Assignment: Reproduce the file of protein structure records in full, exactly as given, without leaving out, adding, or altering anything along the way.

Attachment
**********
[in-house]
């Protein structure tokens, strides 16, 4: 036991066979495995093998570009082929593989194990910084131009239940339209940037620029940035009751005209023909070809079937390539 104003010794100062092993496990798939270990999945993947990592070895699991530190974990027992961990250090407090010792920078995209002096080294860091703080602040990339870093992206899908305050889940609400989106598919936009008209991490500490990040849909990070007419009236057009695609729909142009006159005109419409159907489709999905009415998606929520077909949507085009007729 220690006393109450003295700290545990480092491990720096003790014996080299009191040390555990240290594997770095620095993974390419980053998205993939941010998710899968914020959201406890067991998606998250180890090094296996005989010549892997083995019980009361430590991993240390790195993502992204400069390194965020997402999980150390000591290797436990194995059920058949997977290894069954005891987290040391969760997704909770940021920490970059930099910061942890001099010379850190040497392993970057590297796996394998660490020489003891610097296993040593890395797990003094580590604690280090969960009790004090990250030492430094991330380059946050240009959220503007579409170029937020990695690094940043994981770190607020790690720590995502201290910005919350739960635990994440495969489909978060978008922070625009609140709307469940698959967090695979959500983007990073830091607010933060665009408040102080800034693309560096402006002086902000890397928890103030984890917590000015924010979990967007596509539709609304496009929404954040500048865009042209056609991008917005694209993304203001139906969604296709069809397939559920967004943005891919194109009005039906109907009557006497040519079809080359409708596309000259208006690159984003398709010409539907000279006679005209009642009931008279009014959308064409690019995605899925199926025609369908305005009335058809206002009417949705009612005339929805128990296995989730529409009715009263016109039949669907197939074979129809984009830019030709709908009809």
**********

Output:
[in-house]
């Protein structure tokens, strides 16, 4: 036991066979495995093998570009082929593989194990910084131009239940339209940037620029940035009751005209023909070809079937390539 104003010794100062092993496990798939270990999945993947990592070895699991530190974990027992961990250090407090010792920078995209002096080294860091703080602040990339870093992206899908305050889940609400989106598919936009008209991490500490990040849909990070007419009236057009695609729909142009006159005109419409159907489709999905009415998606929520077909949507085009007729 220690006393109450003295700290545990480092491990720096003790014996080299009191040390555990240290594997770095620095993974390419980053998205993939941010998710899968914020959201406890067991998606998250180890090094296996005989010549892997083995019980009361430590991993240390790195993502992204400069390194965020997402999980150390000591290797436990194995059920058949997977290894069954005891987290040391969760997704909770940021920490970059930099910061942890001099010379850190040497392993970057590297796996394998660490020489003891610097296993040593890395797990003094580590604690280090969960009790004090990250030492430094991330380059946050240009959220503007579409170029937020990695690094940043994981770190607020790690720590995502201290910005919350739960635990994440495969489909978060978008922070625009609140709307469940698959967090695979959500983007990073830091607010933060665009408040102080800034693309560096402006002086902000890397928890103030984890917590000015924010979990967007596509539709609304496009929404954040500048865009042209056609991008917005694209993304203001139906969604296709069809397939559920967004943005891919194109009005039906109907009557006497040519079809080359409708596309000259208006690159984003398709010409539907000279006679005209009642009931008279009014959308064409690019995605899925199926025609369908305005009335058809206002009417949705009612005339929805128990296995989730529409009715009263016109039949669907197939074979129809984009830019030709709908009809």